In other words he has never had to hack it in the real world nor rub shoulders with ordinary men and women who have ordinary jobs and ordinary lives.
Isolated in the Foreign Office he will be away from Westminster much of the time. If things go wrong and he finds Macavity’s militiamen briefing against him, it is much harder to defend oneself from Ulan Bator than it is from inside the Westminster Village. And, of course, there is the little matter of his former master, one Tony Blair, gadding about the Middle East trying to create that all-important legacy for himself as Middle East super-envoy, which will doubtless muddy the waters for Mr. Milliband. If he tries to coordinate matters with Blair, Macavity will see that as disloyalty. If he runs counter to Blair, then our Foreign Policy is seen as weak and divided.
Before Macavity was given a clear run at the leadership, no one else in the Labour party having either the support or the guts to run against him, it was being put about that the Tories were really fearful that Labour might ditch Brown and choose Milliband instead. The Tories allegedly feared Milliband as he was more telegenic, less hidebound by ideology, almost as young as David Cameron and the acceptable face of Blairism. Others, however, were less impressed, thinking his unctuousness and rather nannying manner a distinct vote loser.
One thing is for sure: Macavity has handed him something of a poisoned chalice with the Labour’s Iraq millstone firmly round his neck and the war in Afghanistan looking increasingly tricky. If he manages to avoid disaster in these areas, he may emerge unscathed from the experience. If not, yet another promising career will have been trashed.
One of Britain’s longest-established breeds, Gloucester-type cattle were numerous in the Cotswold Hills and the Severn Valley as early as the 13th century. They were valued for their milk, producing Gloucester cheeses, for providing strong and docile draught oxen and, as a final product, for their beef.
In the last two centuries however, outbreaks of disease, the introduction of other breeds and the development of intensive farming led to a dramatic reduction in their numbers. By 1972 only one significant herd remained and the breed was in danger of dying out.
Following the dispersal sale of this herd, a small group of purchasers was determined that the breed should survive. As a result, the Gloucester Cattle Society was revived and the breed has moved from near extinction to there being over 650 registered females.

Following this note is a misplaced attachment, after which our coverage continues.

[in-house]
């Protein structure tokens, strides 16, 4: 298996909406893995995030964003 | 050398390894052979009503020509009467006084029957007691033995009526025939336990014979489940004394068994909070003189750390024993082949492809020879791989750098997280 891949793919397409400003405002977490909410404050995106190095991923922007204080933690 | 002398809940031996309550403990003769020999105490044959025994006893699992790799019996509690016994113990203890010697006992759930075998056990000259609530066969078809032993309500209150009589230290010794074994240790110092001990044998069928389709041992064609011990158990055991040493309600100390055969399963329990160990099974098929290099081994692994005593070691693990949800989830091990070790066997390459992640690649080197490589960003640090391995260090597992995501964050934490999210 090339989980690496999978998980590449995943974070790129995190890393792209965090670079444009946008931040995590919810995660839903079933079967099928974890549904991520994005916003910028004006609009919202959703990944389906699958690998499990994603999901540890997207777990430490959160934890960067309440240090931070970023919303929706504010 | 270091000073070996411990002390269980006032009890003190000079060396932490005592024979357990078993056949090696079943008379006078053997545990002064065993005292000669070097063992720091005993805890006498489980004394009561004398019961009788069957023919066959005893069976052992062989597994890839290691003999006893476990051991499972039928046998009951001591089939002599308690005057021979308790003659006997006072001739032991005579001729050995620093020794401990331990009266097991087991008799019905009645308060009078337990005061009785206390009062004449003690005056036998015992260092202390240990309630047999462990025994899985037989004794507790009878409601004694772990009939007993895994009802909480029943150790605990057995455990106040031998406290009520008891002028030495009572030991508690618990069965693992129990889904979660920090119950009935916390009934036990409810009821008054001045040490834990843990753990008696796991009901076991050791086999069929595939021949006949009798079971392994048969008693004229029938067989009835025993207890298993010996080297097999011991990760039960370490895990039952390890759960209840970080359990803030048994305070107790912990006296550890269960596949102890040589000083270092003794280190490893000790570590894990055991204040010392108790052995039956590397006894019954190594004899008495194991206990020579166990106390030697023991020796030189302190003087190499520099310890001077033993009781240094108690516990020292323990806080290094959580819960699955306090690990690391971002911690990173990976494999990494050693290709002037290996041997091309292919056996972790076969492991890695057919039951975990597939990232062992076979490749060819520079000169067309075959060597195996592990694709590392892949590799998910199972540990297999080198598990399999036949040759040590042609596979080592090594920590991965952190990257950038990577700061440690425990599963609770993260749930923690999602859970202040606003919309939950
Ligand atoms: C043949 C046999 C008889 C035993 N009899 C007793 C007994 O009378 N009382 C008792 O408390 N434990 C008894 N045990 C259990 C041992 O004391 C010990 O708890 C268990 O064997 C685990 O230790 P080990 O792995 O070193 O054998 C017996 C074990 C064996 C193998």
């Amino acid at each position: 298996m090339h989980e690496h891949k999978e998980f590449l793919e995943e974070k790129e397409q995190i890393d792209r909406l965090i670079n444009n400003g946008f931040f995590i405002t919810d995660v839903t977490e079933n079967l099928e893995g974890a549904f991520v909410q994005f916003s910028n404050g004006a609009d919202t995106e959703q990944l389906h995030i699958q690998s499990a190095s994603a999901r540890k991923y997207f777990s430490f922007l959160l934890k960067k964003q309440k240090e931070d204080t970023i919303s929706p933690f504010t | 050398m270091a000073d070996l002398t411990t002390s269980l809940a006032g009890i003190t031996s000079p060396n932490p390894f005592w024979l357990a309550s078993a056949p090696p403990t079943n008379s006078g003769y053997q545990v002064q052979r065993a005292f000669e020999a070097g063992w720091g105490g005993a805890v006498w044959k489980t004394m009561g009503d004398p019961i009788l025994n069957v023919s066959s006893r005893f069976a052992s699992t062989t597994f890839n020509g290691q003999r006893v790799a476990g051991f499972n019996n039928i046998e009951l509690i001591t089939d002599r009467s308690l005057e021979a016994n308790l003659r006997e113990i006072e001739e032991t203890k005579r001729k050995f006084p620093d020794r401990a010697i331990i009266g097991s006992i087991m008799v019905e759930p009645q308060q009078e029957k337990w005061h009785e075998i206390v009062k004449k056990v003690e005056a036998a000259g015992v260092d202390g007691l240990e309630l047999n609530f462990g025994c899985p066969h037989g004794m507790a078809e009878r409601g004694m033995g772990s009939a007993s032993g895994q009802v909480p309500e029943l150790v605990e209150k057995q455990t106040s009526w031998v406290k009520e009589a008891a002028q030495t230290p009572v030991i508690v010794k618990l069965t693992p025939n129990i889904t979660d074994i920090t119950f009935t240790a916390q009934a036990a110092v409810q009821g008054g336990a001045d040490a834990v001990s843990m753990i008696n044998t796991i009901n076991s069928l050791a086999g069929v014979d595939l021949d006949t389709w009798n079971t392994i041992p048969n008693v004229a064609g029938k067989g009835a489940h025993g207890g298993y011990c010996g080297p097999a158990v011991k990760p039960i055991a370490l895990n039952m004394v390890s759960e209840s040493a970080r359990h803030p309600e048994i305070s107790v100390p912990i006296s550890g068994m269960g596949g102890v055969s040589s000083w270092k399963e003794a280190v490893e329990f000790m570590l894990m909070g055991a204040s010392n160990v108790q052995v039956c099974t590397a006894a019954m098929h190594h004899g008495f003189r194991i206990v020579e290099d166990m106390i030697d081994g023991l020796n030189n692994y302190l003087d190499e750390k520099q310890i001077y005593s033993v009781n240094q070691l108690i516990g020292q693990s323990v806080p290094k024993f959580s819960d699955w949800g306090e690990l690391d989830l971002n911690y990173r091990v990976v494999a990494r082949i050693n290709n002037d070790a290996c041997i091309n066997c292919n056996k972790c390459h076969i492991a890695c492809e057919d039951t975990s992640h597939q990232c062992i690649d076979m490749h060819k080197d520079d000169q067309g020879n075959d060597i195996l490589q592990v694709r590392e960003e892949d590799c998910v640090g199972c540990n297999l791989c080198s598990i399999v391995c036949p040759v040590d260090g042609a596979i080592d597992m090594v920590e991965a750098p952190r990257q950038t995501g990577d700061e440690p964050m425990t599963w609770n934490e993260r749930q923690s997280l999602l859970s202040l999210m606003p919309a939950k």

Gloucesters are a rare and beautiful breed and are a joy to keep. To see them lying peacefully on a fine summer’s evening with the sun shining on their lustrous black-brown coats, or standing with white tails swishing and thriving calves alongside, is a stockman’s pleasure that is hard to match. It is now imperative that the breed is supported, to ensure it lives on for future generations to enjoy.
The Gloucester breed is strikingly beautiful. The body is black-brown with black head and legs. A white stripe passes down the back, continues over the tail and down over the udder, covering the belly. The picture is completed with mid-length, up-sweeping horns, which are white tipped with black. In relation to modern breeds, it is medium in size.
The cows are docile and amenable and respond well to individual care. They have a flat lactation curve, giving an even production of milk for up to 300 days. This is kind to their udders and helps their longevity, for which they are renowned, often breeding for 12 to 15 years. Gloucester cows also take well to hand-milking and make ideal house cows.
Even the bulls merit the breed’s reputation for docility. They are active and get cows in calf to a tight calving pattern.
Old Gloucester Beef is a speciality product that satisfied customers are coming back for again and again. Gloucester cattle produce a good carcase of excellently flavoured beef. The good marbling and fat cover enhance its cooking qualities. Slowly grown and simply fed on extensive systems, the meat is hung for up to four weeks to bring out the very best of the flavour and tenderness of the beef.